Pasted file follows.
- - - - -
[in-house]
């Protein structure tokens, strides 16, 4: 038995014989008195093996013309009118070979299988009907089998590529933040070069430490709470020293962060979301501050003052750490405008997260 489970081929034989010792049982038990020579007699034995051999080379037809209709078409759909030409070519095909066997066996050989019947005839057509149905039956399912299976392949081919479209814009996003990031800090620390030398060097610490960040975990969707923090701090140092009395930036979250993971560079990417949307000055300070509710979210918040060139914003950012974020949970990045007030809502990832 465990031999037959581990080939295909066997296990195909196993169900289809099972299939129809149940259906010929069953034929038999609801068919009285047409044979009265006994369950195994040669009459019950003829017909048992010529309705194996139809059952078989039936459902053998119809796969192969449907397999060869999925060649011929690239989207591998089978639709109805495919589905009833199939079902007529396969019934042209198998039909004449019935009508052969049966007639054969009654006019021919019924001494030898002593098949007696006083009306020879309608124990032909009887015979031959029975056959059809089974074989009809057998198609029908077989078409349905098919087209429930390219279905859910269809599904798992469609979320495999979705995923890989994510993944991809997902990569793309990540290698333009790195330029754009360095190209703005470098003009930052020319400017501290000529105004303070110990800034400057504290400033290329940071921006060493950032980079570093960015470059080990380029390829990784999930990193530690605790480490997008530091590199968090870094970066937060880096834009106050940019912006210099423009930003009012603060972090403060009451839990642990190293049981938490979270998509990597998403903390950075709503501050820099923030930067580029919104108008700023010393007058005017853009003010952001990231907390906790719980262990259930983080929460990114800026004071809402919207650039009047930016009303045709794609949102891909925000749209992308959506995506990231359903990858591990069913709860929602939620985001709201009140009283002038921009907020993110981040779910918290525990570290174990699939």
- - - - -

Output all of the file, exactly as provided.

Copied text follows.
[in-house]
């Protein structure tokens, strides 16, 4: 038995014989008195093996013309009118070979299988009907089998590529933040070069430490709470020293962060979301501050003052750490405008997260 489970081929034989010792049982038990020579007699034995051999080379037809209709078409759909030409070519095909066997066996050989019947005839057509149905039956399912299976392949081919479209814009996003990031800090620390030398060097610490960040975990969707923090701090140092009395930036979250993971560079990417949307000055300070509710979210918040060139914003950012974020949970990045007030809502990832 465990031999037959581990080939295909066997296990195909196993169900289809099972299939129809149940259906010929069953034929038999609801068919009285047409044979009265006994369950195994040669009459019950003829017909048992010529309705194996139809059952078989039936459902053998119809796969192969449907397999060869999925060649011929690239989207591998089978639709109805495919589905009833199939079902007529396969019934042209198998039909004449019935009508052969049966007639054969009654006019021919019924001494030898002593098949007696006083009306020879309608124990032909009887015979031959029975056959059809089974074989009809057998198609029908077989078409349905098919087209429930390219279905859910269809599904798992469609979320495999979705995923890989994510993944991809997902990569793309990540290698333009790195330029754009360095190209703005470098003009930052020319400017501290000529105004303070110990800034400057504290400033290329940071921006060493950032980079570093960015470059080990380029390829990784999930990193530690605790480490997008530091590199968090870094970066937060880096834009106050940019912006210099423009930003009012603060972090403060009451839990642990190293049981938490979270998509990597998403903390950075709503501050820099923030930067580029919104108008700023010393007058005017853009003010952001990231907390906790719980262990259930983080929460990114800026004071809402919207650039009047930016009303045709794609949102891909925000749209992308959506995506990231359903990858591990069913709860929602939620985001709201009140009283002038921009907020993110981040779910918290525990570290174990699939």